Al Jazeera’s Fahmy renounces Egyptian citizenship
Step brings him closer to release and deportation after more than 400 days in detention.
Jailed Al Jazeera journalist Mohamed Fahmy has renounced his Egyptian citizenship after he was given permission to do so by the Egyptian interior ministry.
Fahmy, who has been held in Egypt for 402 days, held dual Canadian-Egyptian citizenship.
Under the rules of a presidential decree, foreign nationals convicted of crimes in Egypt can be deported.
The release of Fahmy is “imminent”, Canada’s Foreign Minister John Baird said on Monday.
Baird told the Canadian Broadcasting Corporation on Monday that diplomatic efforts to free Fahmy were going very well, but he did not elaborate as to when it was expected to happen.
Fahmy, Al Jazeera’s Cairo bureau chief, was arrested in December 2013 along with his colleagues Peter Greste and Baher Mohamed.
They had been falsely accused of colluding with the outlawed Muslim Brotherhood.
After their conviction in June 2014, the men were sentenced to between 7 and 10 years in jail.
On January 1, Egypt’s Court of Cassation overturned the journalists’ sentences and ordered a retrial, but there is still no indication of when that trial will begin.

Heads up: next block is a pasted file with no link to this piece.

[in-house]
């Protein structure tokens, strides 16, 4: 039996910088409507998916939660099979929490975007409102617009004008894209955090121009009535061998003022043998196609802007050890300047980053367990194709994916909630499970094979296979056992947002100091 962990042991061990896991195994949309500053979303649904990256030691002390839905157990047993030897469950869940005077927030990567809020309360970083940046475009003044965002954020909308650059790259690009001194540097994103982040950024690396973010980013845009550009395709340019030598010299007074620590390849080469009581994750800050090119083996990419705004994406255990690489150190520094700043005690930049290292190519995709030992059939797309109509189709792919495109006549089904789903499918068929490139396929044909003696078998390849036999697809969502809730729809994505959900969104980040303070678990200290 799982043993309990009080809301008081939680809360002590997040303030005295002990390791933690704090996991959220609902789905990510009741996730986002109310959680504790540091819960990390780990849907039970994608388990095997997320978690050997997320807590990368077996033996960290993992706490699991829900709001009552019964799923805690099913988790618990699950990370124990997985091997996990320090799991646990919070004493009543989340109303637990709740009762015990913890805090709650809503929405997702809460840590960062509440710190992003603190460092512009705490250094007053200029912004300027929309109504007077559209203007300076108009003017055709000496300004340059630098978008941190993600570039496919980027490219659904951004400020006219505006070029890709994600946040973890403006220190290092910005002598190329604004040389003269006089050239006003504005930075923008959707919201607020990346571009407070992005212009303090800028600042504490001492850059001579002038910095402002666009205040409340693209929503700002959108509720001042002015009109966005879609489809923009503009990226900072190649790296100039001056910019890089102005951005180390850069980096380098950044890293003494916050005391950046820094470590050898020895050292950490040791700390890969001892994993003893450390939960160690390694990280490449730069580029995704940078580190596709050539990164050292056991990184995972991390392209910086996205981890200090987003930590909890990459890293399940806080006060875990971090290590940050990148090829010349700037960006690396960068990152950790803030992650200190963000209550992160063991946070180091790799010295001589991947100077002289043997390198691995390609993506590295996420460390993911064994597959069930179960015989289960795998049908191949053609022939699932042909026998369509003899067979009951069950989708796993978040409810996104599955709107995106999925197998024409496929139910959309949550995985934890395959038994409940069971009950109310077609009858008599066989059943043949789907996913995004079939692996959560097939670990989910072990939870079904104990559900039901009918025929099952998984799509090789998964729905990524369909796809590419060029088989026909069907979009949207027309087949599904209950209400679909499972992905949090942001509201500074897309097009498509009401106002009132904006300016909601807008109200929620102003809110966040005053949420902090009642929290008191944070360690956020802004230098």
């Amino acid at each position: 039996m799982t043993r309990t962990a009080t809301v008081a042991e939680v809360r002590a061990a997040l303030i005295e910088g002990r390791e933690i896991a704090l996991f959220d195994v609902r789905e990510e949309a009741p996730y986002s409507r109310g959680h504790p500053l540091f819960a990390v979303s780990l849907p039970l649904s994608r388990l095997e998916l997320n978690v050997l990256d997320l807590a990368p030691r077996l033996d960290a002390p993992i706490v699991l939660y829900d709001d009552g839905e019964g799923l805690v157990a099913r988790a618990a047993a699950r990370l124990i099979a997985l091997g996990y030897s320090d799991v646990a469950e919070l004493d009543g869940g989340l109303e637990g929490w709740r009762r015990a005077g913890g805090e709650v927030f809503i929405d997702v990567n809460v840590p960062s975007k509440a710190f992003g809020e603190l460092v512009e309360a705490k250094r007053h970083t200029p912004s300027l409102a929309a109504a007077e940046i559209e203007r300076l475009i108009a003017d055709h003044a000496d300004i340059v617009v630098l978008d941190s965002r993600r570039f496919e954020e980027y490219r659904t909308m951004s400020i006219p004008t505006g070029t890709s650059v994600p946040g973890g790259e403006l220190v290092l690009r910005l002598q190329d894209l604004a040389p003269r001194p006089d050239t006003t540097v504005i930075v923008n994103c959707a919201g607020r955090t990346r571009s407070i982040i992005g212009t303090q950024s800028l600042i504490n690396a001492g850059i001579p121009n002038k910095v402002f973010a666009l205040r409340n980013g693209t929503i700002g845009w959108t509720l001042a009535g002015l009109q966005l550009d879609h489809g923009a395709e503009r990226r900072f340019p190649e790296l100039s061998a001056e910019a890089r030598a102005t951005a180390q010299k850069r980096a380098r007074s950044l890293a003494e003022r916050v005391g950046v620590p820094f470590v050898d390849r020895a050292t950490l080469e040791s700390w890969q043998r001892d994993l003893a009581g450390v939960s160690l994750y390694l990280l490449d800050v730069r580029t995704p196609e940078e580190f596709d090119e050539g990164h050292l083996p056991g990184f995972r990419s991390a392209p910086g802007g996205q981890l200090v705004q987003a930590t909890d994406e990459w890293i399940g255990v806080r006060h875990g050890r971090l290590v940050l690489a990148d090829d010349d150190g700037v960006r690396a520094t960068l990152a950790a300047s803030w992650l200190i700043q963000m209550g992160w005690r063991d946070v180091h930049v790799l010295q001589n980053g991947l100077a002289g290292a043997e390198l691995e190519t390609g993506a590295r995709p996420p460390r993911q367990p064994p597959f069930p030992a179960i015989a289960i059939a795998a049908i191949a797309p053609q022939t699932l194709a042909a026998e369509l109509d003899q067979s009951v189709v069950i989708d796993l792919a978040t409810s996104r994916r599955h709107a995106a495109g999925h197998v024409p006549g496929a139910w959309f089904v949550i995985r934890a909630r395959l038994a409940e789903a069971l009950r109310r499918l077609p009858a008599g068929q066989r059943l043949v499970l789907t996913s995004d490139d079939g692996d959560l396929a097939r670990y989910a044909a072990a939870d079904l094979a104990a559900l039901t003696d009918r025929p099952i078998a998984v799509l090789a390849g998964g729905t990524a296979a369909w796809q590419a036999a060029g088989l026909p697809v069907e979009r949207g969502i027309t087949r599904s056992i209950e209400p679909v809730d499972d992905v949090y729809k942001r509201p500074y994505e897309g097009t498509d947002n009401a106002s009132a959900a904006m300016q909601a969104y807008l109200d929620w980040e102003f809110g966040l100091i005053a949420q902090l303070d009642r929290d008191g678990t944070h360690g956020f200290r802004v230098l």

Greste was released on Sunday after 400 days in jail.
Speaking on Monday, he said: “I feel incredible angst about my colleagues, leaving them behind.”
He added that his release was a “massive step forward” for Egypt and that he hoped the country would “keep going down this path” with his colleagues.
“Mohamed Fahmy is an extraordinary professional, a dedicated journalist, very passionate and a strong-willed character,” said Greste.
“Baher is one of the most amazing family men I’ve ever met. If anyone’s suffered out of all of this, it is Baher, he has a wife, and one of his children was born while he was in prison.”